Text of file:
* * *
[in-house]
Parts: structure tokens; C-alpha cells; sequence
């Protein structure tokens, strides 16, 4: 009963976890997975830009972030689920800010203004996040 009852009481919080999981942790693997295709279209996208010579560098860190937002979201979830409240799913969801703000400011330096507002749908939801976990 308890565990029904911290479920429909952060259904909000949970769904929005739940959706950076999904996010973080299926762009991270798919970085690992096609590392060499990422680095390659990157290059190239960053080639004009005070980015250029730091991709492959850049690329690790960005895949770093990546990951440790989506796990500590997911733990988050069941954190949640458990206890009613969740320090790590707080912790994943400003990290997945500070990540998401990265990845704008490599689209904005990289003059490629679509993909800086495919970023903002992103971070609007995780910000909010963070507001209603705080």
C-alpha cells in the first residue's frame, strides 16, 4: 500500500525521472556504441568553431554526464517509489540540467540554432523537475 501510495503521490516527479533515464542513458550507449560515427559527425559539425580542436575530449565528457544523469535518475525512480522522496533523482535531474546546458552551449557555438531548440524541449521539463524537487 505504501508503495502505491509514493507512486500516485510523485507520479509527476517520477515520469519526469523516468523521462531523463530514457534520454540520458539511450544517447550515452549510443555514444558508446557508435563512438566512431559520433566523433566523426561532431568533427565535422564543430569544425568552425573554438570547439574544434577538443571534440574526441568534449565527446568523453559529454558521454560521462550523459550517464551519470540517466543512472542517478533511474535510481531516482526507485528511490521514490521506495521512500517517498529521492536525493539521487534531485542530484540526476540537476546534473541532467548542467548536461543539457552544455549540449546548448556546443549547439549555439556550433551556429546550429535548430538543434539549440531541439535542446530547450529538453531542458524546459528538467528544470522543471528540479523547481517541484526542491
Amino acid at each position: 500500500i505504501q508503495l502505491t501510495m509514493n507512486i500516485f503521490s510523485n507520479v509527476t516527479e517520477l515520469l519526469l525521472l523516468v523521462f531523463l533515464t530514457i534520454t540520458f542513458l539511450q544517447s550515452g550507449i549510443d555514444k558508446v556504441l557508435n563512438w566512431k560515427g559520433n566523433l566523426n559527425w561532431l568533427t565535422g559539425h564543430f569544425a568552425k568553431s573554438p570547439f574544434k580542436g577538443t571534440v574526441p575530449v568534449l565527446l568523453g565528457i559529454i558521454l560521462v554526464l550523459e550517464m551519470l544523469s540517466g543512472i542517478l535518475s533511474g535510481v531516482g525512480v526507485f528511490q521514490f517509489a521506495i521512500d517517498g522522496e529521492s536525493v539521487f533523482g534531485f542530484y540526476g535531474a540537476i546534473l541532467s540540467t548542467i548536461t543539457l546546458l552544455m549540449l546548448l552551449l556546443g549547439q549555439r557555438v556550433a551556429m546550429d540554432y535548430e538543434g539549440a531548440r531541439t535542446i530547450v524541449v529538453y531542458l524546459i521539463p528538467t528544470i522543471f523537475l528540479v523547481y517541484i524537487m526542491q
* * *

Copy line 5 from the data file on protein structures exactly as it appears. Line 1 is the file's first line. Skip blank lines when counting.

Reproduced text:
Amino acid at each position: 500500500i505504501q508503495l502505491t501510495m509514493n507512486i500516485f503521490s510523485n507520479v509527476t516527479e517520477l515520469l519526469l525521472l523516468v523521462f531523463l533515464t530514457i534520454t540520458f542513458l539511450q544517447s550515452g550507449i549510443d555514444k558508446v556504441l557508435n563512438w566512431k560515427g559520433n566523433l566523426n559527425w561532431l568533427t565535422g559539425h564543430f569544425a568552425k568553431s573554438p570547439f574544434k580542436g577538443t571534440v574526441p575530449v568534449l565527446l568523453g565528457i559529454i558521454l560521462v554526464l550523459e550517464m551519470l544523469s540517466g543512472i542517478l535518475s533511474g535510481v531516482g525512480v526507485f528511490q521514490f517509489a521506495i521512500d517517498g522522496e529521492s536525493v539521487f533523482g534531485f542530484y540526476g535531474a540537476i546534473l541532467s540540467t548542467i548536461t543539457l546546458l552544455m549540449l546548448l552551449l556546443g549547439q549555439r557555438v556550433a551556429m546550429d540554432y535548430e538543434g539549440a531548440r531541439t535542446i530547450v524541449v529538453y531542458l524546459i521539463p528538467t528544470i522543471f523537475l528540479v523547481y517541484i524537487m526542491q